TEXT BY SOPHIA JENNINGS ('16), OUTGOING CREATIVE DIRECTOR
IMAGE BY ANI ACOPIAN ('16), STAFF PHOTOGRAPHER
“We were infants back then!” JJ Mitchell (’15) yelps over the phone. It’s been a year since METHOD interviewed Hana Elion (‘15) and JJ Mitchell, the now international folk power-house known as Overcoats. In the months following that Foss Hill afternoon, they won Battle of the Bands, opened Spring Fling, released their debut EP and moved to Dublin for the summer.
But now they’re back. Calling me from Hana’s Lower East Side apartment, they’ve just returned from West Virginia where they played NPR’s Mountain Stage Radio Show. There they played to an audience of 500 while Nate Repasz ('14) and Myles Potters ('12) provided live electronics. Even better, this week brought the release of their newest single, “Nighttime Hunger.” Next up? South by Southwest and a possible college tour.
Reflecting on where she was a year ago, JJ admits that she was “totally unprepared for the real world.” “All of my friends were applying to jobs, I wasn’t,” she says. “But slowly it’s become apparent that this is what I’m supposed to be doing. And it just keeps on getting reaffirmed.”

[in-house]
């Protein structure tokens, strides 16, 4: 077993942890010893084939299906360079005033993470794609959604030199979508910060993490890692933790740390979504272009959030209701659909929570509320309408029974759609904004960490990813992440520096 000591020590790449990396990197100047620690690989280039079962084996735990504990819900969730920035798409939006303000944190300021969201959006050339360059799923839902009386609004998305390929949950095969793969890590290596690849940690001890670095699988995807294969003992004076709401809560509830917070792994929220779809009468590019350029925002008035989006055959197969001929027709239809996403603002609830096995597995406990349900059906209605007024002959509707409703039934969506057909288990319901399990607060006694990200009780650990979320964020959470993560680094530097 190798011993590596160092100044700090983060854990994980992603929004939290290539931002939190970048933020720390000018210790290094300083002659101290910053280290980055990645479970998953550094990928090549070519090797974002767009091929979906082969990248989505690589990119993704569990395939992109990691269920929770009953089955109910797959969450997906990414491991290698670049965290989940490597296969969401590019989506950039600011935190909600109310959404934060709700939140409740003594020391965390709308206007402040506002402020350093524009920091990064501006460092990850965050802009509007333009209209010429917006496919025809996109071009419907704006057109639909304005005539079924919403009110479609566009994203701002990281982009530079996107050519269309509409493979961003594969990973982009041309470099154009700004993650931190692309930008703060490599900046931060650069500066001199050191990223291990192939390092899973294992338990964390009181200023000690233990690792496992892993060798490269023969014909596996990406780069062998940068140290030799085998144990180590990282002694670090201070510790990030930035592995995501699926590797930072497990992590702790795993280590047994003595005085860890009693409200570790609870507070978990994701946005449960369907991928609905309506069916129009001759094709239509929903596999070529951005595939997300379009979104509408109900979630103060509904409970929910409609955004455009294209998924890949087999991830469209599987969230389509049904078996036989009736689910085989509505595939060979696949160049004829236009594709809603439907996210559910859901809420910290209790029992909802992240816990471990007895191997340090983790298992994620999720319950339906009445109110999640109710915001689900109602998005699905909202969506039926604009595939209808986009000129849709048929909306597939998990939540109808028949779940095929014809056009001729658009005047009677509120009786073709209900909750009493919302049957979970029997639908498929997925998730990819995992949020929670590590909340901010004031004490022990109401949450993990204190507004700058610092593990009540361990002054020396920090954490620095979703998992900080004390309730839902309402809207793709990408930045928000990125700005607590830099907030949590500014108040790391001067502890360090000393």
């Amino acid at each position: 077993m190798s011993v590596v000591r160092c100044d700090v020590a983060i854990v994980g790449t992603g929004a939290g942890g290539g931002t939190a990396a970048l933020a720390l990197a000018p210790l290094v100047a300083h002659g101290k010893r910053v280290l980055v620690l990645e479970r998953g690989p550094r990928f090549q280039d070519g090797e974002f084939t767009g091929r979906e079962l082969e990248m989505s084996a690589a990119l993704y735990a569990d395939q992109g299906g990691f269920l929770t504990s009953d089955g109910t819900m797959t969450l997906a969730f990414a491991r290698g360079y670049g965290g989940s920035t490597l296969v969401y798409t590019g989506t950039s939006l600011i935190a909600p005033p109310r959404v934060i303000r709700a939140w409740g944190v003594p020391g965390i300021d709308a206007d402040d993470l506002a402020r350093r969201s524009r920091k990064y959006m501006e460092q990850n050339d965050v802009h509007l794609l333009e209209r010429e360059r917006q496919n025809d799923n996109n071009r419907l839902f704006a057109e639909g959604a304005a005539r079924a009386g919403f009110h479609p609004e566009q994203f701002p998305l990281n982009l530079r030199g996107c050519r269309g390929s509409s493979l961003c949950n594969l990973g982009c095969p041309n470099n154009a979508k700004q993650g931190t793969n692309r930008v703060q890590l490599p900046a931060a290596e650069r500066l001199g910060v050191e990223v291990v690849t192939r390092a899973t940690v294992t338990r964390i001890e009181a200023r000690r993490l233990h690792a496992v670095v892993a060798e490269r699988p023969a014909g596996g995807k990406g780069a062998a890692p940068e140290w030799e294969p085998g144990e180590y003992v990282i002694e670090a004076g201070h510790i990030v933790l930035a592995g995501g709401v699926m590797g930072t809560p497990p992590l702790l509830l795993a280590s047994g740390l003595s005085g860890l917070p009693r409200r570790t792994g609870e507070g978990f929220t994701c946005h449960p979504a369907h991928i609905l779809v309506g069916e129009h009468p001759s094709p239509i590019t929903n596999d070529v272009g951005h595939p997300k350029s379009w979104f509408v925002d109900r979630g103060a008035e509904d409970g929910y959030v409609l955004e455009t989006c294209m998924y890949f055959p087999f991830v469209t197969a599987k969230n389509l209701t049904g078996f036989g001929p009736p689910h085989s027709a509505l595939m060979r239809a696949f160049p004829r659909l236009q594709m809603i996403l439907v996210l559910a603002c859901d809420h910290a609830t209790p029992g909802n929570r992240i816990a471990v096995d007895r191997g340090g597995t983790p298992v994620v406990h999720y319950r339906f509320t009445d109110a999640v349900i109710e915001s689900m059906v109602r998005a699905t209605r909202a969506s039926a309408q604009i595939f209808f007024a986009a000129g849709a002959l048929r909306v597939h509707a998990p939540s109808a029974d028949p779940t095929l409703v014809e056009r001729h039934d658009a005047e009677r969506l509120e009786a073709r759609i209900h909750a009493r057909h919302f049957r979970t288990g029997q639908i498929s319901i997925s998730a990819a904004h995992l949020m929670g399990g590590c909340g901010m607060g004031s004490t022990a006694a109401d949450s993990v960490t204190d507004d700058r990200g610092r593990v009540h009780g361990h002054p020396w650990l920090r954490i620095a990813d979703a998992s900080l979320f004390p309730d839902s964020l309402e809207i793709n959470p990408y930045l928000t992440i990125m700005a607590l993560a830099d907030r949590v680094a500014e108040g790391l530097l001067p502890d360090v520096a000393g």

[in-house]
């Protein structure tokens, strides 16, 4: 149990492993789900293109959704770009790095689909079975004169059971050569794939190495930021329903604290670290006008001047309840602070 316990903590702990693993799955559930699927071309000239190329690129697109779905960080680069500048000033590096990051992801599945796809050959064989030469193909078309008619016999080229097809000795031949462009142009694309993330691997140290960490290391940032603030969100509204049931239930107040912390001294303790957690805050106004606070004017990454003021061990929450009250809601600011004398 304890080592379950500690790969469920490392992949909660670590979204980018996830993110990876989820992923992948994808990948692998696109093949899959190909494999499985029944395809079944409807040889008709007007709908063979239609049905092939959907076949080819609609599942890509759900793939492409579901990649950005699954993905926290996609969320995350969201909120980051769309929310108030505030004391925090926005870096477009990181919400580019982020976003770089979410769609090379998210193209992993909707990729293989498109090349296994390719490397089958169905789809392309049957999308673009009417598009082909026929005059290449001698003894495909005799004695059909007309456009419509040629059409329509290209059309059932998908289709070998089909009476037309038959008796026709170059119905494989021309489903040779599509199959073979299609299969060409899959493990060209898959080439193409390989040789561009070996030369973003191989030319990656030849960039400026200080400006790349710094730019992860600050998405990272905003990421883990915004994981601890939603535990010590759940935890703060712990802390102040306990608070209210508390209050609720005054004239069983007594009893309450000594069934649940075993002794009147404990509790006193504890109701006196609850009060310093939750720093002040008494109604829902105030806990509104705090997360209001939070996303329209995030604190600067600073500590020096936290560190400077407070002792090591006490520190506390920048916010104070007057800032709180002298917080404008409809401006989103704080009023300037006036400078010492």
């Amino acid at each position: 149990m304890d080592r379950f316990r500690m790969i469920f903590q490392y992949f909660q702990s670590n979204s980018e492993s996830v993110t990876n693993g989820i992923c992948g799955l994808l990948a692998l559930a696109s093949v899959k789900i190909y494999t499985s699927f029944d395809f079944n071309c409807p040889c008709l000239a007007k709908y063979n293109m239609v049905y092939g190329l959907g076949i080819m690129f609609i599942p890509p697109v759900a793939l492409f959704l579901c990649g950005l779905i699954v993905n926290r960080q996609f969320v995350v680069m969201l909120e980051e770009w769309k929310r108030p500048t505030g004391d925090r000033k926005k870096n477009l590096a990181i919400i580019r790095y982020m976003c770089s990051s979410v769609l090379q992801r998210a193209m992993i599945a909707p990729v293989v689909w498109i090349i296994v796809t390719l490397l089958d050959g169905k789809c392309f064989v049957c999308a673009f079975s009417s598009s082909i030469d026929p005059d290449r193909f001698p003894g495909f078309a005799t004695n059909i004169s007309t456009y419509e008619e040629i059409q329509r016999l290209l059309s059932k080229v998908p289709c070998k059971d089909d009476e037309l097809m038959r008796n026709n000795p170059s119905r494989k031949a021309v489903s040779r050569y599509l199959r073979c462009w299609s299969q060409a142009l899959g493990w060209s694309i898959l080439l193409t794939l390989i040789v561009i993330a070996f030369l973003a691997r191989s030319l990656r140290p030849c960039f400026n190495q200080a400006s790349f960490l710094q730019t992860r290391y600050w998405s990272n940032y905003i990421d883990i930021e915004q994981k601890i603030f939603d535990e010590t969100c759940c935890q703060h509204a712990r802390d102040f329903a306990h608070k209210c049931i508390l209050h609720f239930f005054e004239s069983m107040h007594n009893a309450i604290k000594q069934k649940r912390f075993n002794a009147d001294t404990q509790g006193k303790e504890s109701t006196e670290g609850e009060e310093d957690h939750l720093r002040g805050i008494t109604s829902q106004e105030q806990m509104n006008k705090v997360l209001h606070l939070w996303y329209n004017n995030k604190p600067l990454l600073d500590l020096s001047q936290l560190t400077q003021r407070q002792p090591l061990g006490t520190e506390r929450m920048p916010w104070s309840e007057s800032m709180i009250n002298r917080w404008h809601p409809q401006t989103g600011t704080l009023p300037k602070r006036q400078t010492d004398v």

I'm curious how things have changed since graduating Wes. While last Spring the duo talked about writing for hours in bed, today it seems the girls write in a more drawn out process. Hana will think of a line, tell JJ, then JJ will track the line for a couple weeks and add the next phrase. “These are my favorite songs that we write, the ones that bring together two disjointed parts,” Hana says. “Because the tension is what makes things really cool.”
“It’s also what makes us, us,” JJ says. One of their current songs in progress was written by Hana in Dublin as a lonely country-folk song. “I was like there’s no way we can make this sound like Overcoats,” Hana says. “But then JJ wrote new electronic instrumantation and all this percussion and it sounded like us.”
After sharing bills with Matt Corby, Emily Wells and Ra Ra Riot, the girls are keen to book more opening slots. “But our endgame is to make an album before too long,” Hana says. “We have goals and we’re working really hard towards them.” And where are these goals? “On a Google spreadsheet.”